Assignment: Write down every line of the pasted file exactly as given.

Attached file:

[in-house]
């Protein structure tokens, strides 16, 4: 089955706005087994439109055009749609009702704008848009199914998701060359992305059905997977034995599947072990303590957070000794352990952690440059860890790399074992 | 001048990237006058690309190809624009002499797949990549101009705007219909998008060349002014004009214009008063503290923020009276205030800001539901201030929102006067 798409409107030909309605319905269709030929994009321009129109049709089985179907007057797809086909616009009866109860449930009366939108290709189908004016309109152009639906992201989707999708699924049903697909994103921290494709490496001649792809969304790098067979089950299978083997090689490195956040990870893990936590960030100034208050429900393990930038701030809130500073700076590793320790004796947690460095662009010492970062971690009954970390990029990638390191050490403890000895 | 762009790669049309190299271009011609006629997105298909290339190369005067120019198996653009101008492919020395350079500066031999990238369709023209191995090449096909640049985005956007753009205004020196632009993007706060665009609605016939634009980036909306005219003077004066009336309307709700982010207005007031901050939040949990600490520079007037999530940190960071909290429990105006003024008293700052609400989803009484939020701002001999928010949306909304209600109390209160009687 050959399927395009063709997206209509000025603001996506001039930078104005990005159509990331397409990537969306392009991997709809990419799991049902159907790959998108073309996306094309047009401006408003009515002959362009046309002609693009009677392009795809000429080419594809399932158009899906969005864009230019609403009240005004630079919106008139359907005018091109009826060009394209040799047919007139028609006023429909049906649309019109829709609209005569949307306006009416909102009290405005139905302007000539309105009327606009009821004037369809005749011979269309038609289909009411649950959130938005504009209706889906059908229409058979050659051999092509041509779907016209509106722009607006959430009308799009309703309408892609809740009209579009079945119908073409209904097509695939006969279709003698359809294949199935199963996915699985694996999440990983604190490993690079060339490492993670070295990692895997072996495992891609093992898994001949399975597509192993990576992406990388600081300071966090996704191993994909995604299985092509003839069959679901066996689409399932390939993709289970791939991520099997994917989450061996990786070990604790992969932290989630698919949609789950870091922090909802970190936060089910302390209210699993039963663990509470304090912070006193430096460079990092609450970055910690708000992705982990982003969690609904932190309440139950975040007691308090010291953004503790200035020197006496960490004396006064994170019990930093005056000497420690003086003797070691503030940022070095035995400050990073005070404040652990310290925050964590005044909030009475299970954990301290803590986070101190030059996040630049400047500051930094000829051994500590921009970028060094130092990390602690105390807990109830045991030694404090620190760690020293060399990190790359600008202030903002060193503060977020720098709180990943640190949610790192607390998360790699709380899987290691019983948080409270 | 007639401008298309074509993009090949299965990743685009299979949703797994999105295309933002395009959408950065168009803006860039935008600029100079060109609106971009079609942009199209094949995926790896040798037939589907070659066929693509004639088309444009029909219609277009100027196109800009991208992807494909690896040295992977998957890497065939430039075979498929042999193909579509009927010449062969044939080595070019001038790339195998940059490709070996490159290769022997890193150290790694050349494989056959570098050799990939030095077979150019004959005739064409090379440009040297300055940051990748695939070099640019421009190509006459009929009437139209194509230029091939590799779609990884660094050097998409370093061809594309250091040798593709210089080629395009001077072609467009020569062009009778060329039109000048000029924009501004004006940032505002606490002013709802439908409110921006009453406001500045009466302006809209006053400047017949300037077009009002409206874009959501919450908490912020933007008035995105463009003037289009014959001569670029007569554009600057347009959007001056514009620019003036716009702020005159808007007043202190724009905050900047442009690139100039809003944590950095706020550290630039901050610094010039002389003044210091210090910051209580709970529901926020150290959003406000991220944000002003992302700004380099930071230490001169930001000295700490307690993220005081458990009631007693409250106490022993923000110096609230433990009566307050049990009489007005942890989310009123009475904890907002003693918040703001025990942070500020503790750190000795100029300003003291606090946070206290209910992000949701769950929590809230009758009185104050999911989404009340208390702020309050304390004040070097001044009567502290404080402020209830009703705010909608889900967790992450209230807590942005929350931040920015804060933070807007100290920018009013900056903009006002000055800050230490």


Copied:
[in-house]
């Protein structure tokens, strides 16, 4: 089955706005087994439109055009749609009702704008848009199914998701060359992305059905997977034995599947072990303590957070000794352990952690440059860890790399074992 | 001048990237006058690309190809624009002499797949990549101009705007219909998008060349002014004009214009008063503290923020009276205030800001539901201030929102006067 798409409107030909309605319905269709030929994009321009129109049709089985179907007057797809086909616009009866109860449930009366939108290709189908004016309109152009639906992201989707999708699924049903697909994103921290494709490496001649792809969304790098067979089950299978083997090689490195956040990870893990936590960030100034208050429900393990930038701030809130500073700076590793320790004796947690460095662009010492970062971690009954970390990029990638390191050490403890000895 | 762009790669049309190299271009011609006629997105298909290339190369005067120019198996653009101008492919020395350079500066031999990238369709023209191995090449096909640049985005956007753009205004020196632009993007706060665009609605016939634009980036909306005219003077004066009336309307709700982010207005007031901050939040949990600490520079007037999530940190960071909290429990105006003024008293700052609400989803009484939020701002001999928010949306909304209600109390209160009687 050959399927395009063709997206209509000025603001996506001039930078104005990005159509990331397409990537969306392009991997709809990419799991049902159907790959998108073309996306094309047009401006408003009515002959362009046309002609693009009677392009795809000429080419594809399932158009899906969005864009230019609403009240005004630079919106008139359907005018091109009826060009394209040799047919007139028609006023429909049906649309019109829709609209005569949307306006009416909102009290405005139905302007000539309105009327606009009821004037369809005749011979269309038609289909009411649950959130938005504009209706889906059908229409058979050659051999092509041509779907016209509106722009607006959430009308799009309703309408892609809740009209579009079945119908073409209904097509695939006969279709003698359809294949199935199963996915699985694996999440990983604190490993690079060339490492993670070295990692895997072996495992891609093992898994001949399975597509192993990576992406990388600081300071966090996704191993994909995604299985092509003839069959679901066996689409399932390939993709289970791939991520099997994917989450061996990786070990604790992969932290989630698919949609789950870091922090909802970190936060089910302390209210699993039963663990509470304090912070006193430096460079990092609450970055910690708000992705982990982003969690609904932190309440139950975040007691308090010291953004503790200035020197006496960490004396006064994170019990930093005056000497420690003086003797070691503030940022070095035995400050990073005070404040652990310290925050964590005044909030009475299970954990301290803590986070101190030059996040630049400047500051930094000829051994500590921009970028060094130092990390602690105390807990109830045991030694404090620190760690020293060399990190790359600008202030903002060193503060977020720098709180990943640190949610790192607390998360790699709380899987290691019983948080409270 | 007639401008298309074509993009090949299965990743685009299979949703797994999105295309933002395009959408950065168009803006860039935008600029100079060109609106971009079609942009199209094949995926790896040798037939589907070659066929693509004639088309444009029909219609277009100027196109800009991208992807494909690896040295992977998957890497065939430039075979498929042999193909579509009927010449062969044939080595070019001038790339195998940059490709070996490159290769022997890193150290790694050349494989056959570098050799990939030095077979150019004959005739064409090379440009040297300055940051990748695939070099640019421009190509006459009929009437139209194509230029091939590799779609990884660094050097998409370093061809594309250091040798593709210089080629395009001077072609467009020569062009009778060329039109000048000029924009501004004006940032505002606490002013709802439908409110921006009453406001500045009466302006809209006053400047017949300037077009009002409206874009959501919450908490912020933007008035995105463009003037289009014959001569670029007569554009600057347009959007001056514009620019003036716009702020005159808007007043202190724009905050900047442009690139100039809003944590950095706020550290630039901050610094010039002389003044210091210090910051209580709970529901926020150290959003406000991220944000002003992302700004380099930071230490001169930001000295700490307690993220005081458990009631007693409250106490022993923000110096609230433990009566307050049990009489007005942890989310009123009475904890907002003693918040703001025990942070500020503790750190000795100029300003003291606090946070206290209910992000949701769950929590809230009758009185104050999911989404009340208390702020309050304390004040070097001044009567502290404080402020209830009703705010909608889900967790992450209230807590942005929350931040920015804060933070807007100290920018009013900056903009006002000055800050230490």